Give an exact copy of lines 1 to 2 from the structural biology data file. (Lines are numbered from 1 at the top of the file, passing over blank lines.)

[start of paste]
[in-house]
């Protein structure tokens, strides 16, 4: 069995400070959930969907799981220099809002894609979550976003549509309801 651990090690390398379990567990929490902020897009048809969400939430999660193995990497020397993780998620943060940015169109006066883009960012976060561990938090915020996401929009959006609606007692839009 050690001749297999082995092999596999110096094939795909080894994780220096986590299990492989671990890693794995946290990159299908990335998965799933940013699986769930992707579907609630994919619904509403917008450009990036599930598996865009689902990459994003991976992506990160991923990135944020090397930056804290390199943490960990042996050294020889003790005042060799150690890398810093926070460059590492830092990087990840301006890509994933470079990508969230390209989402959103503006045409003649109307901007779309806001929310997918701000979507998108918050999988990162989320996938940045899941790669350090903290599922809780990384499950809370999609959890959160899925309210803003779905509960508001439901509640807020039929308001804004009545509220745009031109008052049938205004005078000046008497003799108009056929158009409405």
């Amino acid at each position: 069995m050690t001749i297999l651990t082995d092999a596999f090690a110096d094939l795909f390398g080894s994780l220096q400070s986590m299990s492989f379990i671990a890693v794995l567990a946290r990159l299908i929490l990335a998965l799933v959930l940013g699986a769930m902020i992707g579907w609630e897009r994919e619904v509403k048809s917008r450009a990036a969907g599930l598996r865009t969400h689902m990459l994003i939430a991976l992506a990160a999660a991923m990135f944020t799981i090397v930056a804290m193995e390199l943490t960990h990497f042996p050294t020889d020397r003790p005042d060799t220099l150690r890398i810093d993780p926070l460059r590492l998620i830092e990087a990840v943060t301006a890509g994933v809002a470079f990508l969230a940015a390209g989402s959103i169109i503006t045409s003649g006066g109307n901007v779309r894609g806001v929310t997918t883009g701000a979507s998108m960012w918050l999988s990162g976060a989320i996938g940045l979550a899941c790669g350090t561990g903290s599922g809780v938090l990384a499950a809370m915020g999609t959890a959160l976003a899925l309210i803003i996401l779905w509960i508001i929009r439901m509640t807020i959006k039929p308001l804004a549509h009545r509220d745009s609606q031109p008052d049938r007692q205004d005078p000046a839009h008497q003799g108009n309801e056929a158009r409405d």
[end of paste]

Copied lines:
[in-house]
């Protein structure tokens, strides 16, 4: 069995400070959930969907799981220099809002894609979550976003549509309801 651990090690390398379990567990929490902020897009048809969400939430999660193995990497020397993780998620943060940015169109006066883009960012976060561990938090915020996401929009959006609606007692839009 050690001749297999082995092999596999110096094939795909080894994780220096986590299990492989671990890693794995946290990159299908990335998965799933940013699986769930992707579907609630994919619904509403917008450009990036599930598996865009689902990459994003991976992506990160991923990135944020090397930056804290390199943490960990042996050294020889003790005042060799150690890398810093926070460059590492830092990087990840301006890509994933470079990508969230390209989402959103503006045409003649109307901007779309806001929310997918701000979507998108918050999988990162989320996938940045899941790669350090903290599922809780990384499950809370999609959890959160899925309210803003779905509960508001439901509640807020039929308001804004009545509220745009031109008052049938205004005078000046008497003799108009056929158009409405």